I am constantly wearing my hair down, because I have curly hair, and since I’m putting all this work into it, I want to reap my harvest! lol But the best method is, for the most part, to put your hair in protective hairstyles, such as braids and buns. This prevents friction, tangles, and damage from sun and wind. I tend to oil my length with coconut oil when I do, because my hair ends up absorbing it all before I get to my next wash, preventing the need to use any other sort of cleanser to get rid of excess oils. If you do practice the use of protective hairstyles, make sure you mix it up, alleviating the pressure around the scalp the hairstyle creates, preventing hair breakage. If you leave it down, just be gentle with it.
I believe I have created a monster. A massive, bloated monster. But since I created it, I’ll be it’s master, and deal with it.
Water Only does take some work. It is healthier for your hair, and it is simple, but it does take time.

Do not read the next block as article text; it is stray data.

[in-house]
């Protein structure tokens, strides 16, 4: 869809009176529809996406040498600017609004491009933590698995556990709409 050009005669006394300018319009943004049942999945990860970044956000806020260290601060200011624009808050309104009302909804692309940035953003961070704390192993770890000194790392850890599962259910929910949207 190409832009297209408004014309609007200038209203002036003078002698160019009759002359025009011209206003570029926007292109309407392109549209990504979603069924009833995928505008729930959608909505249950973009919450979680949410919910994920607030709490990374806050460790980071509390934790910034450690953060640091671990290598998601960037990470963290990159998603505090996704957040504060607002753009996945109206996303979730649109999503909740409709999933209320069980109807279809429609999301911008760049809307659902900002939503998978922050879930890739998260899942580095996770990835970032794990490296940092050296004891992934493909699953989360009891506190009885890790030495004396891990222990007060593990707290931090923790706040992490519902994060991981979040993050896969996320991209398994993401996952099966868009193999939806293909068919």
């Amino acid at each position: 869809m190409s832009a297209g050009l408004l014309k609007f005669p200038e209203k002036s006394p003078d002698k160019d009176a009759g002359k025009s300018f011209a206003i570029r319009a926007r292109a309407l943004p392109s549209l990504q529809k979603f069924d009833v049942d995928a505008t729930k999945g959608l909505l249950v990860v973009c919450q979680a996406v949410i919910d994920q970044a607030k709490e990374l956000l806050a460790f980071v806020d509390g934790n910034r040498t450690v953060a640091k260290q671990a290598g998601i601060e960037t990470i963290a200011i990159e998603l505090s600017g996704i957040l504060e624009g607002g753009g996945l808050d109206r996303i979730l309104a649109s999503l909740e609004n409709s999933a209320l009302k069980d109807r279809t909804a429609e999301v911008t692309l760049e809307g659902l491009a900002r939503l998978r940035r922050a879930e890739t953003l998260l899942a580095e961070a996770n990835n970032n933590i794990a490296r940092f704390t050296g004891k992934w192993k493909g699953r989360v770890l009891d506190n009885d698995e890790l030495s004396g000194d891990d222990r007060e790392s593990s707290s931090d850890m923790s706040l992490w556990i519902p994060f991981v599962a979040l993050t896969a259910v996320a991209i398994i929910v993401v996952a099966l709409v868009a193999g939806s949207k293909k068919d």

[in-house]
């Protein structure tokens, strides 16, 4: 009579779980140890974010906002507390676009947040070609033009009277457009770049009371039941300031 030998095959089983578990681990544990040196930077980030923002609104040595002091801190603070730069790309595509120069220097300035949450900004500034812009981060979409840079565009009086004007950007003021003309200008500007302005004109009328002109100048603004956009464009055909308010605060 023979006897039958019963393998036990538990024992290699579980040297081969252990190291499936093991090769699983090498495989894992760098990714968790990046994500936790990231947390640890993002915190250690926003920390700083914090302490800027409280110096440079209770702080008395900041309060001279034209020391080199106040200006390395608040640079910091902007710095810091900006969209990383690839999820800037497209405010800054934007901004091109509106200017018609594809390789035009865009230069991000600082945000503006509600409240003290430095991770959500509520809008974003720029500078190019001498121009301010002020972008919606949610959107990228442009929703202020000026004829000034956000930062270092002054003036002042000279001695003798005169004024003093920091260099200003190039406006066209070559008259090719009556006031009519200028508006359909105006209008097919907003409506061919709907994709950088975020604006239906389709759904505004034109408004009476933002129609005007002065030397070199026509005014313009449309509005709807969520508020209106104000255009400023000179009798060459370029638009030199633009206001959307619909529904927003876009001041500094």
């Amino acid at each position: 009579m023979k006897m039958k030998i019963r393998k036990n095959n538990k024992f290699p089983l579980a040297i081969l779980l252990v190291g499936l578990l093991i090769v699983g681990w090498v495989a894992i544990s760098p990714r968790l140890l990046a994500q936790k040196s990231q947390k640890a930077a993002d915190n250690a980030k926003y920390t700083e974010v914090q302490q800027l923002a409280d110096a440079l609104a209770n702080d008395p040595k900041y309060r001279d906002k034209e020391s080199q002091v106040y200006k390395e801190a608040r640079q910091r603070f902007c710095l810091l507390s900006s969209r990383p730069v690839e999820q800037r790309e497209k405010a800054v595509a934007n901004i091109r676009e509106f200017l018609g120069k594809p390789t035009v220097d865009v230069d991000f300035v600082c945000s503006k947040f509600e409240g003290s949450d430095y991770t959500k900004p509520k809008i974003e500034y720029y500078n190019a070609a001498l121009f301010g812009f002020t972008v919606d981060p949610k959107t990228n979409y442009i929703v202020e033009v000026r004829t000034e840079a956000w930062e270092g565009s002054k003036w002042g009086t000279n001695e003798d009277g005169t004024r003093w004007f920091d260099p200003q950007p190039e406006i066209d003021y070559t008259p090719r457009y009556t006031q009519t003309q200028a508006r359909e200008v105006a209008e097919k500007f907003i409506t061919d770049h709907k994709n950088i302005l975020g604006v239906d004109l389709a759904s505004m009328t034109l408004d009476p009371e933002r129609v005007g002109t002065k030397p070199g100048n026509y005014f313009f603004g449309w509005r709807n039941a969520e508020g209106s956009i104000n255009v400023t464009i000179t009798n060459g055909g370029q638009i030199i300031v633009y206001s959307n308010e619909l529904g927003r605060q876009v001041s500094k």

Basically, it has it’s pro’s and con’s.
Trust me, I do NOT like methods that take excessive work. That’s why I gave up on the Curly Girl method. It works, it’s gives great results, but I felt restricted and it was too time consuming. With WO, I have more freedom.
So while this is an excessive post, please do not be intimidated. I see a lot of questions, skepticism, and fear against WO-washing, so I felt the need to cover the bases and to give as much information as I could.
You have the ability to experiment. You have the freedom to pick and choose, and work what’s best with you.
Here’s the information, use it as you please.
And for all of those who were just curious, or feel that this isn’t the best method for them, do take some of the tips, because it’s not just only for those who practice Water-Only washing. Whatever style you use, some of the information here could possibly benefit you.
For now, I’m going to use the WO method. I may change in the future. I am forever experimenting. But I am content with where I am and what I’m doing.
I try not to be vain, but I try to take care of what God gave me. (Proverbs 31:30; 1 Cor. 6:20; 1 Peter 3:3) God created beauty, appreciates it, and we as humans have an appreciation for things that are beautiful. (Col. 1:16; Ecc. 3:11) That’s why I take the effort I do, research the way I do, and inform the way I do.
I hope this post has benefited some, and been informative for the curious minded.
May you have happy hair days, regardless of how you take care if it! ;)